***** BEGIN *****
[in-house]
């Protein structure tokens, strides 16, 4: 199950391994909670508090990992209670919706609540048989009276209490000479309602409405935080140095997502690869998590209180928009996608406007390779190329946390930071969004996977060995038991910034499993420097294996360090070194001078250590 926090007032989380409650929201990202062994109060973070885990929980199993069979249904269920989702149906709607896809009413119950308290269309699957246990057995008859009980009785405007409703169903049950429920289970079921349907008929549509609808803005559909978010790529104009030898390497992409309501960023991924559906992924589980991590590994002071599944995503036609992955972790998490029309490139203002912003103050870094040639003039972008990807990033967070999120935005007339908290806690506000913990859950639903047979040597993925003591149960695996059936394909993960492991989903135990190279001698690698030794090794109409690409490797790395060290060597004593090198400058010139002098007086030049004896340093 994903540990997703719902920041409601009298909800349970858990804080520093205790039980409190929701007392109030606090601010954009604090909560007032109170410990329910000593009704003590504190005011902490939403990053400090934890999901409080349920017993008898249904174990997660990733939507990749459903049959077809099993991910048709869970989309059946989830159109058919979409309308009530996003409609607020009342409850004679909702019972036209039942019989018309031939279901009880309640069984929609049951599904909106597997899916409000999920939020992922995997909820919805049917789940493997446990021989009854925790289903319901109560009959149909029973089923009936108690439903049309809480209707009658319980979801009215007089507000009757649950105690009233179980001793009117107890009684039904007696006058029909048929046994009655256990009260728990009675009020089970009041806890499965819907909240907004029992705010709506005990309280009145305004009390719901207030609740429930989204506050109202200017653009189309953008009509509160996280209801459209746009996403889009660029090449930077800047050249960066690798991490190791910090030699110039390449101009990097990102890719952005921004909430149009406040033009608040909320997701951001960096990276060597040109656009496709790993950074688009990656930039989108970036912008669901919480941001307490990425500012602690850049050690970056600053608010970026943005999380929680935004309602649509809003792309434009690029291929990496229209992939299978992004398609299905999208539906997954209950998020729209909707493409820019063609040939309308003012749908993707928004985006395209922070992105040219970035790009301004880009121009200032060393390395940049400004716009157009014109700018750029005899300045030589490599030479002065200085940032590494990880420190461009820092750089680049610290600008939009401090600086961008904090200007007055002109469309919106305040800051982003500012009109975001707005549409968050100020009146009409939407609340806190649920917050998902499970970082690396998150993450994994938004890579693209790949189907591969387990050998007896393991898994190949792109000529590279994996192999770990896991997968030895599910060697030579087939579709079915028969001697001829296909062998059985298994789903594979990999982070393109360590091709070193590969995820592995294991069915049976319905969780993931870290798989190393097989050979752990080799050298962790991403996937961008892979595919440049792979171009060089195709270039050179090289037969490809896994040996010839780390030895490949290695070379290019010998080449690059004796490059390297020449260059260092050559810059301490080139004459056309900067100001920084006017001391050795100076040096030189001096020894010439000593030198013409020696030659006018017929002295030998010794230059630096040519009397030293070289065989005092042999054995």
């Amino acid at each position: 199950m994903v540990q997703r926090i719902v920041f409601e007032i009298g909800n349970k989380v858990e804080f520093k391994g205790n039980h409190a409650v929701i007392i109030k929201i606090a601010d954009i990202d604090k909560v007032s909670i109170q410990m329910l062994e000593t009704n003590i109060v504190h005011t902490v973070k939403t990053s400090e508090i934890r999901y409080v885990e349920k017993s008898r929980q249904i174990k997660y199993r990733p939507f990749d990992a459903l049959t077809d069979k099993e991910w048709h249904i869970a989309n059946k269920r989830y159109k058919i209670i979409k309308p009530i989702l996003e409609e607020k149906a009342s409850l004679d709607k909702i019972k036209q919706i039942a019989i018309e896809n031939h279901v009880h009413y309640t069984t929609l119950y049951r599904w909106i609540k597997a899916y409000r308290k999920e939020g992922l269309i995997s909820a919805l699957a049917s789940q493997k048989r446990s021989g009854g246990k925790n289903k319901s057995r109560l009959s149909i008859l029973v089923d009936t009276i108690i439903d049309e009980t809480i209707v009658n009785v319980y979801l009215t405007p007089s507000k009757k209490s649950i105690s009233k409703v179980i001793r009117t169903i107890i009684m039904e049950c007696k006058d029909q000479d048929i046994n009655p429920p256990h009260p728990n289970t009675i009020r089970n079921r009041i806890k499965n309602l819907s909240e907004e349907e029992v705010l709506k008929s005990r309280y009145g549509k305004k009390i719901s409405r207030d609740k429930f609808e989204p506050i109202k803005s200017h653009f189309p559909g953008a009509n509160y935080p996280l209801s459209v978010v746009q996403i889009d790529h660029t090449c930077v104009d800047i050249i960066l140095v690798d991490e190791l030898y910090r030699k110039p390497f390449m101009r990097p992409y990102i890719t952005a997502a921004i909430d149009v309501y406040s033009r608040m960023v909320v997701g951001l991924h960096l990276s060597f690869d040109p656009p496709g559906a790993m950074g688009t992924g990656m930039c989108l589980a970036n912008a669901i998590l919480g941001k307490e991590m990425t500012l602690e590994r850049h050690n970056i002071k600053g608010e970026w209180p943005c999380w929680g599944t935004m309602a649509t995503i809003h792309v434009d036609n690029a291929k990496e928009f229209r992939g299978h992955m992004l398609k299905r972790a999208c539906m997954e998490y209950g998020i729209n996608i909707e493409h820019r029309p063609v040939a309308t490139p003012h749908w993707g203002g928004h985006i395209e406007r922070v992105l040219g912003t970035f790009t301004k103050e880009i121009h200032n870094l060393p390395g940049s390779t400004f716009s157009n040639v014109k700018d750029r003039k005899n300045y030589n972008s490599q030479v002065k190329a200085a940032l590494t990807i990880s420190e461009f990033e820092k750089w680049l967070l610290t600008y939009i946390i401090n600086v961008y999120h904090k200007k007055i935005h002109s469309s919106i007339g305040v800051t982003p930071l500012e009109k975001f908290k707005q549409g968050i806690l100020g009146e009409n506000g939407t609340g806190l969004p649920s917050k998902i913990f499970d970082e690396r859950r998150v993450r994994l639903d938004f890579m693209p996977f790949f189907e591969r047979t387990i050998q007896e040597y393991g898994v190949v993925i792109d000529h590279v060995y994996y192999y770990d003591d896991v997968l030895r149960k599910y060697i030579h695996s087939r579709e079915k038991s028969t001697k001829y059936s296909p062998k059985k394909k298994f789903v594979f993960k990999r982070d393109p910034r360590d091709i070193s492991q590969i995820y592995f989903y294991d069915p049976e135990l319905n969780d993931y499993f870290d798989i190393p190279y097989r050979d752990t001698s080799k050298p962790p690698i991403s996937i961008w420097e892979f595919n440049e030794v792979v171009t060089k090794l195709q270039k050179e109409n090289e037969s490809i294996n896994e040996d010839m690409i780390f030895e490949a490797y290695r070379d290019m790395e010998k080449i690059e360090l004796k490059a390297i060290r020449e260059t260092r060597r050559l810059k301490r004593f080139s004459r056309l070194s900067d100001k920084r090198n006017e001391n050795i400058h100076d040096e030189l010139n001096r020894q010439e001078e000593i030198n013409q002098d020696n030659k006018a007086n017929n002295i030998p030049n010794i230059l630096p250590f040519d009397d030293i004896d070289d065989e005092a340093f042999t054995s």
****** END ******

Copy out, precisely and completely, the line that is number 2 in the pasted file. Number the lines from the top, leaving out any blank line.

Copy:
């Protein structure tokens, strides 16, 4: 199950391994909670508090990992209670919706609540048989009276209490000479309602409405935080140095997502690869998590209180928009996608406007390779190329946390930071969004996977060995038991910034499993420097294996360090070194001078250590 926090007032989380409650929201990202062994109060973070885990929980199993069979249904269920989702149906709607896809009413119950308290269309699957246990057995008859009980009785405007409703169903049950429920289970079921349907008929549509609808803005559909978010790529104009030898390497992409309501960023991924559906992924589980991590590994002071599944995503036609992955972790998490029309490139203002912003103050870094040639003039972008990807990033967070999120935005007339908290806690506000913990859950639903047979040597993925003591149960695996059936394909993960492991989903135990190279001698690698030794090794109409690409490797790395060290060597004593090198400058010139002098007086030049004896340093 994903540990997703719902920041409601009298909800349970858990804080520093205790039980409190929701007392109030606090601010954009604090909560007032109170410990329910000593009704003590504190005011902490939403990053400090934890999901409080349920017993008898249904174990997660990733939507990749459903049959077809099993991910048709869970989309059946989830159109058919979409309308009530996003409609607020009342409850004679909702019972036209039942019989018309031939279901009880309640069984929609049951599904909106597997899916409000999920939020992922995997909820919805049917789940493997446990021989009854925790289903319901109560009959149909029973089923009936108690439903049309809480209707009658319980979801009215007089507000009757649950105690009233179980001793009117107890009684039904007696006058029909048929046994009655256990009260728990009675009020089970009041806890499965819907909240907004029992705010709506005990309280009145305004009390719901207030609740429930989204506050109202200017653009189309953008009509509160996280209801459209746009996403889009660029090449930077800047050249960066690798991490190791910090030699110039390449101009990097990102890719952005921004909430149009406040033009608040909320997701951001960096990276060597040109656009496709790993950074688009990656930039989108970036912008669901919480941001307490990425500012602690850049050690970056600053608010970026943005999380929680935004309602649509809003792309434009690029291929990496229209992939299978992004398609299905999208539906997954209950998020729209909707493409820019063609040939309308003012749908993707928004985006395209922070992105040219970035790009301004880009121009200032060393390395940049400004716009157009014109700018750029005899300045030589490599030479002065200085940032590494990880420190461009820092750089680049610290600008939009401090600086961008904090200007007055002109469309919106305040800051982003500012009109975001707005549409968050100020009146009409939407609340806190649920917050998902499970970082690396998150993450994994938004890579693209790949189907591969387990050998007896393991898994190949792109000529590279994996192999770990896991997968030895599910060697030579087939579709079915028969001697001829296909062998059985298994789903594979990999982070393109360590091709070193590969995820592995294991069915049976319905969780993931870290798989190393097989050979752990080799050298962790991403996937961008892979595919440049792979171009060089195709270039050179090289037969490809896994040996010839780390030895490949290695070379290019010998080449690059004796490059390297020449260059260092050559810059301490080139004459056309900067100001920084006017001391050795100076040096030189001096020894010439000593030198013409020696030659006018017929002295030998010794230059630096040519009397030293070289065989005092042999054995």